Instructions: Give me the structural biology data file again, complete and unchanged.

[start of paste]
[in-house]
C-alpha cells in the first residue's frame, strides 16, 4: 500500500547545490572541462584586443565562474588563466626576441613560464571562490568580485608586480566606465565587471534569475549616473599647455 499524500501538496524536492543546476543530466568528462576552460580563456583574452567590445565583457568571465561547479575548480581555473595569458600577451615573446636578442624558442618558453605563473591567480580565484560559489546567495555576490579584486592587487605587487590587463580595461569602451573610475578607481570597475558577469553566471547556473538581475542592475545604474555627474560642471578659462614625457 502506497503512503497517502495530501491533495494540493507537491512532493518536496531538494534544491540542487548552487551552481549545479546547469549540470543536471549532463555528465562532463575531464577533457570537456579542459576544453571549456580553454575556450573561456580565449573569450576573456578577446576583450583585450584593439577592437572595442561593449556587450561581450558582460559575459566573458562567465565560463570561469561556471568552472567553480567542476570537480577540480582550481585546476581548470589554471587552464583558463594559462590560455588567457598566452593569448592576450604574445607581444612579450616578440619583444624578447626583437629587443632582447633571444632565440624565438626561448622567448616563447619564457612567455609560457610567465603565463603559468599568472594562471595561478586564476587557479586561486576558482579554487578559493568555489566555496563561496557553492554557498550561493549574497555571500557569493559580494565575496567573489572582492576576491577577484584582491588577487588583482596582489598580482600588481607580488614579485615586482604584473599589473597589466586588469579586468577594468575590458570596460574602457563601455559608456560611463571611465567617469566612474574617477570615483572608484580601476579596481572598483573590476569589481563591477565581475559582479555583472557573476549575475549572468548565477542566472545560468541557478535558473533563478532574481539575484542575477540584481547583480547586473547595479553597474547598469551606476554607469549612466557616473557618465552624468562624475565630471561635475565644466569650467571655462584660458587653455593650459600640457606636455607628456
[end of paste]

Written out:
[in-house]
C-alpha cells in the first residue's frame, strides 16, 4: 500500500547545490572541462584586443565562474588563466626576441613560464571562490568580485608586480566606465565587471534569475549616473599647455 499524500501538496524536492543546476543530466568528462576552460580563456583574452567590445565583457568571465561547479575548480581555473595569458600577451615573446636578442624558442618558453605563473591567480580565484560559489546567495555576490579584486592587487605587487590587463580595461569602451573610475578607481570597475558577469553566471547556473538581475542592475545604474555627474560642471578659462614625457 502506497503512503497517502495530501491533495494540493507537491512532493518536496531538494534544491540542487548552487551552481549545479546547469549540470543536471549532463555528465562532463575531464577533457570537456579542459576544453571549456580553454575556450573561456580565449573569450576573456578577446576583450583585450584593439577592437572595442561593449556587450561581450558582460559575459566573458562567465565560463570561469561556471568552472567553480567542476570537480577540480582550481585546476581548470589554471587552464583558463594559462590560455588567457598566452593569448592576450604574445607581444612579450616578440619583444624578447626583437629587443632582447633571444632565440624565438626561448622567448616563447619564457612567455609560457610567465603565463603559468599568472594562471595561478586564476587557479586561486576558482579554487578559493568555489566555496563561496557553492554557498550561493549574497555571500557569493559580494565575496567573489572582492576576491577577484584582491588577487588583482596582489598580482600588481607580488614579485615586482604584473599589473597589466586588469579586468577594468575590458570596460574602457563601455559608456560611463571611465567617469566612474574617477570615483572608484580601476579596481572598483573590476569589481563591477565581475559582479555583472557573476549575475549572468548565477542566472545560468541557478535558473533563478532574481539575484542575477540584481547583480547586473547595479553597474547598469551606476554607469549612466557616473557618465552624468562624475565630471561635475565644466569650467571655462584660458587653455593650459600640457606636455607628456